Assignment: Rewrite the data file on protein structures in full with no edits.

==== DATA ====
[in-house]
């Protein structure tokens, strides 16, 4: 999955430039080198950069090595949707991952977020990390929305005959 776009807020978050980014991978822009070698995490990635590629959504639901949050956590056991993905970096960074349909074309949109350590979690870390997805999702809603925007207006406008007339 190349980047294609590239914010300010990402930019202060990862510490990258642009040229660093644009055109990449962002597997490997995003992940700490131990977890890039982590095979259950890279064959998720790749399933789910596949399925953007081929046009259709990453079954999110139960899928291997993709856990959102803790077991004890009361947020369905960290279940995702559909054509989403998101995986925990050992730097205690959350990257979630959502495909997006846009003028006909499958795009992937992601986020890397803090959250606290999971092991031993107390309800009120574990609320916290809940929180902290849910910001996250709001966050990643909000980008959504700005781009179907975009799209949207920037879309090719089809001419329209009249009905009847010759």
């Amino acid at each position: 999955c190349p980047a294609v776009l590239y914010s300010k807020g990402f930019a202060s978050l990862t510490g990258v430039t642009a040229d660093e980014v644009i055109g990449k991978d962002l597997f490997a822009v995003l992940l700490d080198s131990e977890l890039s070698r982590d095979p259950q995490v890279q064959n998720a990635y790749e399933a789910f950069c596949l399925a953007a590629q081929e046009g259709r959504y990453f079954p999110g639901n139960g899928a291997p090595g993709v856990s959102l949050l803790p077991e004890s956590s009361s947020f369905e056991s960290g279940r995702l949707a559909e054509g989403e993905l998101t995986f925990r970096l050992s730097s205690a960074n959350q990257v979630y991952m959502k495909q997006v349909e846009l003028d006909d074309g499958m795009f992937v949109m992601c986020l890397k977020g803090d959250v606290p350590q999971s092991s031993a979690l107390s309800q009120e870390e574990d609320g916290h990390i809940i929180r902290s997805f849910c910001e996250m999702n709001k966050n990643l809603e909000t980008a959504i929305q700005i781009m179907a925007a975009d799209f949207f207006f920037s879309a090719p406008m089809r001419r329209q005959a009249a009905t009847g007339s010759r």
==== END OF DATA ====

[in-house]
């Protein structure tokens, strides 16, 4: 999955430039080198950069090595949707991952977020990390929305005959 776009807020978050980014991978822009070698995490990635590629959504639901949050956590056991993905970096960074349909074309949109350590979690870390997805999702809603925007207006406008007339 190349980047294609590239914010300010990402930019202060990862510490990258642009040229660093644009055109990449962002597997490997995003992940700490131990977890890039982590095979259950890279064959998720790749399933789910596949399925953007081929046009259709990453079954999110139960899928291997993709856990959102803790077991004890009361947020369905960290279940995702559909054509989403998101995986925990050992730097205690959350990257979630959502495909997006846009003028006909499958795009992937992601986020890397803090959250606290999971092991031993107390309800009120574990609320916290809940929180902290849910910001996250709001966050990643909000980008959504700005781009179907975009799209949207920037879309090719089809001419329209009249009905009847010759």
């Amino acid at each position: 999955c190349p980047a294609v776009l590239y914010s300010k807020g990402f930019a202060s978050l990862t510490g990258v430039t642009a040229d660093e980014v644009i055109g990449k991978d962002l597997f490997a822009v995003l992940l700490d080198s131990e977890l890039s070698r982590d095979p259950q995490v890279q064959n998720a990635y790749e399933a789910f950069c596949l399925a953007a590629q081929e046009g259709r959504y990453f079954p999110g639901n139960g899928a291997p090595g993709v856990s959102l949050l803790p077991e004890s956590s009361s947020f369905e056991s960290g279940r995702l949707a559909e054509g989403e993905l998101t995986f925990r970096l050992s730097s205690a960074n959350q990257v979630y991952m959502k495909q997006v349909e846009l003028d006909d074309g499958m795009f992937v949109m992601c986020l890397k977020g803090d959250v606290p350590q999971s092991s031993a979690l107390s309800q009120e870390e574990d609320g916290h990390i809940i929180r902290s997805f849910c910001e996250m999702n709001k966050n990643l809603e909000t980008a959504i929305q700005i781009m179907a925007a975009d799209f949207f207006f920037s879309a090719p406008m089809r001419r329209q005959a009249a009905t009847g007339s010759r």